While the game has a great and Intriguing Storyline, How can any great game truly be released without the necessary multiplayer aspect? Well I tell you it cant, Multiplayer Nowadays is really essential and with BIG BANG you get 8 additional multiplayer levels via a LAN or over the Internet. I have not played the Multiplayer part of the Game but believe me, if is anything like playing the Single Player game and I assume its going to be then we could be in for a lovely Multiplayer Treat in 2000.
Heres Some technical Information from Project 2 about BIG BANG:
"For Big Bang we have been searching for a lot of new techniques to improve the overall aspect of graphic rendering to make this mission based space shoot-them-up really different from all others you have seen on the market.
One of our goals was to get a high quality space environment to give to the players the best rendering, without limiting the field of view or number of elements by the usual fog or common tricks you can find in other games. We have certainly produced the first game that is able to create this great looking space environment, with coloured maps and texturing with this type of quality. This difference shows up as soon as you launch the game with the first 3D real time introduction sequence.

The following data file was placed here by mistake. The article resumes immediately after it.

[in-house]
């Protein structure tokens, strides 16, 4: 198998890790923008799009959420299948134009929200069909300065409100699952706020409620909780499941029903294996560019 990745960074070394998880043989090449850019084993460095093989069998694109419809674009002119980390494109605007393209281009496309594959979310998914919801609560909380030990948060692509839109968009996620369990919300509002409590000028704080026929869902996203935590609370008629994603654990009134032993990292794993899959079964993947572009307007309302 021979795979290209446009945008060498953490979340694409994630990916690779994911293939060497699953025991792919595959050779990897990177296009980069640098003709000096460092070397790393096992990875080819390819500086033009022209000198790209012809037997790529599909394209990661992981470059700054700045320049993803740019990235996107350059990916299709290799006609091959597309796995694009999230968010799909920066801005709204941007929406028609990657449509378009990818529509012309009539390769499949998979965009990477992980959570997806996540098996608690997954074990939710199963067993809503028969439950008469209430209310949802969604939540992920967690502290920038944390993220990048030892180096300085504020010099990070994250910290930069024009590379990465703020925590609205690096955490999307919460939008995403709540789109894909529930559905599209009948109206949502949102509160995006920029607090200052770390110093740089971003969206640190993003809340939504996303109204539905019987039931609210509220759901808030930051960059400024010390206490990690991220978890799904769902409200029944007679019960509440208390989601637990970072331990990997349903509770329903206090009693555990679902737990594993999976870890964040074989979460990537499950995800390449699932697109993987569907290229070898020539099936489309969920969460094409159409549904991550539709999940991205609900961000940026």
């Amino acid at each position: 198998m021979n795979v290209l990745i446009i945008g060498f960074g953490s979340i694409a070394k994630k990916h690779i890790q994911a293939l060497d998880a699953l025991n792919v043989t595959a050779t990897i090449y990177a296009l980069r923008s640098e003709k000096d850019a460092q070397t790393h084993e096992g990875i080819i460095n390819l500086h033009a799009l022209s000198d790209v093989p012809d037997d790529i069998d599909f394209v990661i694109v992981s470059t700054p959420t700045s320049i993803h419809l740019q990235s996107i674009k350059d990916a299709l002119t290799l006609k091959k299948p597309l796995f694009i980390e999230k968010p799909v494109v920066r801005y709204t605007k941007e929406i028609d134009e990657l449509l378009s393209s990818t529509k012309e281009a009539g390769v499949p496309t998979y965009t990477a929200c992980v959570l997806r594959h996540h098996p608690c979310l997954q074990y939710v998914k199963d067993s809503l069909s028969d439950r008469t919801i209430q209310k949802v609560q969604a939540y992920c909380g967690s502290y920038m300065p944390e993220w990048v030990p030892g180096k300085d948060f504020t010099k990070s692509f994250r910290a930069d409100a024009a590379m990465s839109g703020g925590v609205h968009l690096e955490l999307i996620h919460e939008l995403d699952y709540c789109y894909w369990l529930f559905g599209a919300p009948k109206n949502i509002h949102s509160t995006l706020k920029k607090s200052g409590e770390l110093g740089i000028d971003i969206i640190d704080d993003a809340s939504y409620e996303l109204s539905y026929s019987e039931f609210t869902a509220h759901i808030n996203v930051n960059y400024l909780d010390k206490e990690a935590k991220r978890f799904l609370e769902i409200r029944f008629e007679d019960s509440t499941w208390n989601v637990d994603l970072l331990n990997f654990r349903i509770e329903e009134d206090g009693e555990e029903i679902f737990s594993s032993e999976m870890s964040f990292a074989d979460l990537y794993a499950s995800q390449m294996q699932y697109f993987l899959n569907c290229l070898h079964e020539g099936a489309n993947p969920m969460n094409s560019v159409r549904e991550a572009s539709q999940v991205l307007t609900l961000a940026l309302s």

We also used 3D real time for all our « cuts » and animated sequences, such as mission briefings and other in game special events, because we wanted a constant quality from start to end and no variation in video quality as you may have when using AVI files or other MPEG or JPEG sequences like in most games. For Big Bang we have done about 15 minutes of various 3D Real Time cinematic sequences.
Our second concern was to give the speed feeling, that is usually so bad in other space simulation games and we have succeeded not only by using permanently nearby moving objects but also because we use a really high speed factor for most flying spaceships. This is very important because a 3D action game must be as good and fast as in the old 2D arcade games we had not so long ago before the 3D video cards arrived on the market. To do it we had to find very fast algorithms to fly our spaceships at best possible speed around asteroids and other structures such as space stations, train convoys, large spaceships and complex architectures.
This is why, in Big Bang, you can hardly hide from enemies even in complex structures without getting in trouble very quickly, because all enemies have this ability to find their way through and to catch you. In fact we even had to make sure they would not all come together to leave the player with a chance to survive… The other « Big » difference and improvement over other games of this type stands in the fact that we did not build pre-computed behaviours and paths for attacking fighters. You will never know what is going to happen since it is based on your own position, speed and also on difficulty levels, enemies characteristics and their own damage state. These are very important parameters and we use them during all missions to make enemies harder to shoot and to give even more fun to the player.